Isherwood’s snapshot of the fated city has something of a dreamlike quality, and ends with these words:

No. Even now I can’t altogether believe that any of this really happened…

Blood Brothers was translated by Michael Hofmann, highly-regarded amongst those who translate from German into English. He was also responsible for the translation of another rediscovered novel of Berlin’s 20th century nightmare – Hans Fallada’s Alone in Berlin, the subject of an earlier post on this blog.

Hans-Fallada, ‘Alone-in-Berlin’ cover
Hans-Fallada, Alone in Berlin cover

Alone in Berlin was published in German in 1947, only a few months before the author’s death.  However, it was only in 2009 that the English translation by Michael Hofmann appeared. Centre stage in a large cast of characters are Otto and Anna Quangel, a Berlin working class couple initially not hostile to the Nazis.

But that changes in 1940 when their son is killed while fighting in France. Otto, a foreman in a furniture factory that is soon switched to manufacturing coffins for the front line, turns to resistance. He spends his Sundays writing anonymous postcards against the regime and dropping them in the stairwells of city buildings: ‘Mother Don’t give to the Winter Relief Fund! – Work as slowly as you can! – Put sand in the machines! – Every stroke of work not done will shorten the war!’

Alone in Berlin is a compelling read, and in the tragic closing chapters gives us an unsentimental portrayal of quiet courage in desperate circumstances: life may be terminated but human decency is not entirely extinguished. Indeed, Primo Levi declared that Alone in Berlin is ‘the greatest book ever written about German resistance to the Nazis’.

I read the Penguin edition which reveals in an Afterword the true story that lay behind Fallada’s novel. He based it on the case of Elise and Otto Hampel, a poorly-educated working Berlin working-class couple who had both originally been Nazi supporters. Like the Quangels they conducted a campaign against the Nazi regime, distributing bleaflets in Berlin-Wedding for two years before they were betrayed. They were executed by guillotine in the Plötzensee Prison on 8 April 1943.

Berlin Noir by Philip Kerr
Berlin Noir by Philip Kerr

Two British writers have produced sequences of well-written thrillers set in Berlin during the Nazi years. Three books – March Violets, The Pale Criminal and A German Requiem – make up Philip Kerr’s Berlin Noir series, each story centred on a Berlin private investigator Bernie Gunther solving crimes in Berlin during the Nazi regime (March Violets is set in 1936, Pale Criminal in 1938 and German Requiem in 1947). As the title of the series suggests, Kerr’s Berlin is a dark place full of corruption and moral ambiguity.

The stories are tight, complex page-turners – first-rate, hard-boiled noir, with twisting plots full of surprises. But Kerr also succeeds in conjuring up a chilling portrait of Nazi Germany before and during the war, elevating the stories beyond crime fiction into moral literature.

David Downing John Russell series
The first three novels in David Downing’s John Russell series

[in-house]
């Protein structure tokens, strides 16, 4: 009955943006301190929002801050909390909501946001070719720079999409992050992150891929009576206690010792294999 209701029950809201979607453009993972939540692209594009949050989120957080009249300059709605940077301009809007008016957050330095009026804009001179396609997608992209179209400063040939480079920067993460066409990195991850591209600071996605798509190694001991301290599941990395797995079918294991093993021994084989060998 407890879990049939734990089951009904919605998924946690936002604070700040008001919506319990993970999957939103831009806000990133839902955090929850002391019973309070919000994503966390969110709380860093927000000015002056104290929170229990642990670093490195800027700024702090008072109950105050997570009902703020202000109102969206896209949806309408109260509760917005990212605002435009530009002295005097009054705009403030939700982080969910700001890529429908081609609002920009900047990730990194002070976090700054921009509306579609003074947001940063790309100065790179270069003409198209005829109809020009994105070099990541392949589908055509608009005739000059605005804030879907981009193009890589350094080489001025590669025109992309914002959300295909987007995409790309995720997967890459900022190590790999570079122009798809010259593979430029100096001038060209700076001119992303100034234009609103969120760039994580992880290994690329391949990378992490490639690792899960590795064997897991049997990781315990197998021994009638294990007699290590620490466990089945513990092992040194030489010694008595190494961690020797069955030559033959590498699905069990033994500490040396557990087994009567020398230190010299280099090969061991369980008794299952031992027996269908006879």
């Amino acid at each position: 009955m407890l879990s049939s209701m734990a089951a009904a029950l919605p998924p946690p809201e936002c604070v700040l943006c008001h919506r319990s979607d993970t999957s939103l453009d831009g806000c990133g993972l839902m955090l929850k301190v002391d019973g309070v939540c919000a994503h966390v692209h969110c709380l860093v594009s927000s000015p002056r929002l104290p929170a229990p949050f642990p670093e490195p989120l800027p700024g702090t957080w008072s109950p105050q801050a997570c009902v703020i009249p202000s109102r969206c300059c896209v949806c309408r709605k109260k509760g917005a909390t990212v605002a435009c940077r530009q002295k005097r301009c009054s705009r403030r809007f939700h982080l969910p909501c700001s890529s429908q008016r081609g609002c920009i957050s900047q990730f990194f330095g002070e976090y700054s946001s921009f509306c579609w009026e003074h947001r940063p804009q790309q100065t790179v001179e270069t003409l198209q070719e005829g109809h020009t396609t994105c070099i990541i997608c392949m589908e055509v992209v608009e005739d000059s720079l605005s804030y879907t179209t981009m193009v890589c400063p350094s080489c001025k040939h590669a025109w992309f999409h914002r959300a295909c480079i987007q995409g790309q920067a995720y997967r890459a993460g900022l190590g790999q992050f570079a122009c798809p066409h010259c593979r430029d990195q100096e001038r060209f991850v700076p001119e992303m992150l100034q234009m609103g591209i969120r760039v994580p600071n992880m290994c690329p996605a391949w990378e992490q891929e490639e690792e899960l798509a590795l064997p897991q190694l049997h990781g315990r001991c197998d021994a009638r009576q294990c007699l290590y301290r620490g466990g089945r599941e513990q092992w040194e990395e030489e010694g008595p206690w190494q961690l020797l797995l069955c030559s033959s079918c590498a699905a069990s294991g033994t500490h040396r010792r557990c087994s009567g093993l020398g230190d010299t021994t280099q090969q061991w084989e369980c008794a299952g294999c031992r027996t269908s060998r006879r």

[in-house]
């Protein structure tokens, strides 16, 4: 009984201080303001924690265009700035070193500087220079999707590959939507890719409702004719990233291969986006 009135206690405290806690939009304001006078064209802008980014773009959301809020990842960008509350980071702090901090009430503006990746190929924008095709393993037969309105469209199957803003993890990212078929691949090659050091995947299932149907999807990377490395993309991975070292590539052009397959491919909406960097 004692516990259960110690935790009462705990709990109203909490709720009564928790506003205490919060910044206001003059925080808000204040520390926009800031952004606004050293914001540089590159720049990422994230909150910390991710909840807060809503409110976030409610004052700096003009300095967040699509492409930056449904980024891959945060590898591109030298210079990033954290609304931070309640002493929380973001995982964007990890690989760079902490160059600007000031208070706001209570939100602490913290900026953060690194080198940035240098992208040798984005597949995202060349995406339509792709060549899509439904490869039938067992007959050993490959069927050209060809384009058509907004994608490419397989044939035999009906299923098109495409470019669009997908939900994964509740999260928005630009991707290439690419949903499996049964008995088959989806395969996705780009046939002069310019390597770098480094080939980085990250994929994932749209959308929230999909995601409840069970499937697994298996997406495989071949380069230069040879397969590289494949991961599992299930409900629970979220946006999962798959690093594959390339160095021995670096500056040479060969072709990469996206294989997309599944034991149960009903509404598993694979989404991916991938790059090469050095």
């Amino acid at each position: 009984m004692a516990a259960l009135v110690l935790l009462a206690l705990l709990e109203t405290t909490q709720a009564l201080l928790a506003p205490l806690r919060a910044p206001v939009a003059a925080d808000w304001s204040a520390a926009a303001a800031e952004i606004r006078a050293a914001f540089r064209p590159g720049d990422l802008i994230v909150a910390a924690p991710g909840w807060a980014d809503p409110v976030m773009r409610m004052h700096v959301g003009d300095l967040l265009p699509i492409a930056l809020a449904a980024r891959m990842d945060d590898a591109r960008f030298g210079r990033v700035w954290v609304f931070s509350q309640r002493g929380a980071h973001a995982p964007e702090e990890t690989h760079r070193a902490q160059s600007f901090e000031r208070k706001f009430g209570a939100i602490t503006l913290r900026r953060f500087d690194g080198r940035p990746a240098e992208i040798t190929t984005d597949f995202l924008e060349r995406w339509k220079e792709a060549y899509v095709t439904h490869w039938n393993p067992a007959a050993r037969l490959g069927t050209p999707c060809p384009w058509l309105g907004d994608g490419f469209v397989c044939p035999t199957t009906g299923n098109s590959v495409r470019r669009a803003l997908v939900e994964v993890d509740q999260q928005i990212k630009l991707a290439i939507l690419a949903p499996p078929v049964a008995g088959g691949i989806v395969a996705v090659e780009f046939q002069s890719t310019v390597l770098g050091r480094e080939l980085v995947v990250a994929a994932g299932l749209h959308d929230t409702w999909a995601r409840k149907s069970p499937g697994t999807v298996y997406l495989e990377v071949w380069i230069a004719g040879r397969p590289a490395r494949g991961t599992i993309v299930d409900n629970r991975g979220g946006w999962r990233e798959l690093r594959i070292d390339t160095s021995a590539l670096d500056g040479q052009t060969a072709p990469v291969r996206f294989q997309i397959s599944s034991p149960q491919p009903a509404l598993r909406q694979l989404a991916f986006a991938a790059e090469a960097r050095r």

John Russell is the main protagonist in a series of spy thrillers with carefully-researched historical and political backgrounds by David Downing. The series began with Zoo Station, and the five subsequent novels all take their title from a Berlin railway station of the period and follow the fortunes of John Russell, an American-born journalist with strong English ties working in Berlin in the Nazi years, writing bland human-interest stories for American newspapers, avoiding the investigative journalism that could get him deported.

Berlin postcard Zoo Station
A Berlin postcard of Zoo Station in the early 20th century

John Russell is an appealing character who is divorced and lives with Effi Koenen, a feisty German actress who stars in state-approved films filled with Nazi propaganda though she despises the Nazis. His son, Paul, is an active member of the Hitler Youth, and John tries to navigate a world that is becoming more dangerous for Effi and him, and his German family by the day.

Zoo Station, the first in a series that will track the fortunes of Russell and Effi to the end of the war and beyond, begins as 1938 draws to a close. People are uneasy in what the new year will bring to Germany. John has stumbled across a spectacular story: Hitler’s government is euthanizing disabled children. Somehow he must get the story out to the American newspapers, and soon John is offered an assignment that will lead him into spying for both the Russians and the Americans.

All five novels offer gripping reads, well-written and based on sufficient historical research to make for credible plots and deft explorations of the moral gyrations that bystanders like John and Effi must negotiate.

Michael Caine as Harry Palmer in the 1966 film of Funeral in Berlin
Michael Caine as Harry Palmer in the 1966 film of Funeral in Berlin

It was spy novels that first introduced me to Berlin – specifically (no doubt, like most of my generation) Len Deighton’s quartet of novels that began with The IPCRESS File in 1962. My personal favourite is Funeral in Berlin, a novel in which the city of Berlin is as much a lead character as the unnamed agent who narrates the story.

First published in 1964, Funeral in Berlin seemed as up to the minute as the headlines in that day’s newspaper. The story revolved around the Berlin Wall, then barely three years old and a constant flashpoint in the Cold War. Deighton’s unnamed secret agent (known as Harry Palmer in the film version) was an anti-hero who resents the class-ridden incompetence of the British establishment as much as he does the devious machinations of the Soviets. It was Deighton who started the ball rolling – picked up by Philip Kerr, David Downing and others – of having a central character who grapples with the moral issues of his dark trade, and the its wider political ramifications.